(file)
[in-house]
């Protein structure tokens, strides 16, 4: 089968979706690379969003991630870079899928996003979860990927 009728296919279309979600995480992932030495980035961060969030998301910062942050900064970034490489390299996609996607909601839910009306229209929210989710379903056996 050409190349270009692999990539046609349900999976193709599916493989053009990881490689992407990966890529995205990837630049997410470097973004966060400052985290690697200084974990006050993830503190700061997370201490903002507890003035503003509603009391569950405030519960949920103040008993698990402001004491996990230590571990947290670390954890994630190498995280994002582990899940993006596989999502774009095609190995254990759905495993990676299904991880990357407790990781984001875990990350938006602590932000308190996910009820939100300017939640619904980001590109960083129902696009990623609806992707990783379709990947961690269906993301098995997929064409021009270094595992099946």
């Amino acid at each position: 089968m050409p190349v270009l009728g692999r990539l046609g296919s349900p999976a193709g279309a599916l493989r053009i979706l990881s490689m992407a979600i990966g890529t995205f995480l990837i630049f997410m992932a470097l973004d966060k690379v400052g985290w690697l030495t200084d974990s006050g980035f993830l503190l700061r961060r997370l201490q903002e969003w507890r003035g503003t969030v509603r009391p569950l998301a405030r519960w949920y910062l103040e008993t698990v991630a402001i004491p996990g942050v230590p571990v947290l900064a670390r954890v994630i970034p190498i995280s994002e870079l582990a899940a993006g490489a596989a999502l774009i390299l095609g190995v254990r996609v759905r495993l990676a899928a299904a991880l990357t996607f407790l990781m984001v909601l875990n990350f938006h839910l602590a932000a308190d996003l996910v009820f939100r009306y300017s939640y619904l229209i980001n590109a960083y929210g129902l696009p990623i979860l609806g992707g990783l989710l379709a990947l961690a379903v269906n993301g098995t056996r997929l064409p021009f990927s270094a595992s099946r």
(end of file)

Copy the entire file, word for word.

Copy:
[in-house]
């Protein structure tokens, strides 16, 4: 089968979706690379969003991630870079899928996003979860990927 009728296919279309979600995480992932030495980035961060969030998301910062942050900064970034490489390299996609996607909601839910009306229209929210989710379903056996 050409190349270009692999990539046609349900999976193709599916493989053009990881490689992407990966890529995205990837630049997410470097973004966060400052985290690697200084974990006050993830503190700061997370201490903002507890003035503003509603009391569950405030519960949920103040008993698990402001004491996990230590571990947290670390954890994630190498995280994002582990899940993006596989999502774009095609190995254990759905495993990676299904991880990357407790990781984001875990990350938006602590932000308190996910009820939100300017939640619904980001590109960083129902696009990623609806992707990783379709990947961690269906993301098995997929064409021009270094595992099946």
């Amino acid at each position: 089968m050409p190349v270009l009728g692999r990539l046609g296919s349900p999976a193709g279309a599916l493989r053009i979706l990881s490689m992407a979600i990966g890529t995205f995480l990837i630049f997410m992932a470097l973004d966060k690379v400052g985290w690697l030495t200084d974990s006050g980035f993830l503190l700061r961060r997370l201490q903002e969003w507890r003035g503003t969030v509603r009391p569950l998301a405030r519960w949920y910062l103040e008993t698990v991630a402001i004491p996990g942050v230590p571990v947290l900064a670390r954890v994630i970034p190498i995280s994002e870079l582990a899940a993006g490489a596989a999502l774009i390299l095609g190995v254990r996609v759905r495993l990676a899928a299904a991880l990357t996607f407790l990781m984001v909601l875990n990350f938006h839910l602590a932000a308190d996003l996910v009820f939100r009306y300017s939640y619904l229209i980001n590109a960083y929210g129902l696009p990623i979860l609806g992707g990783l989710l379709a990947l961690a379903v269906n993301g098995t056996r997929l064409p021009f990927s270094a595992s099946r």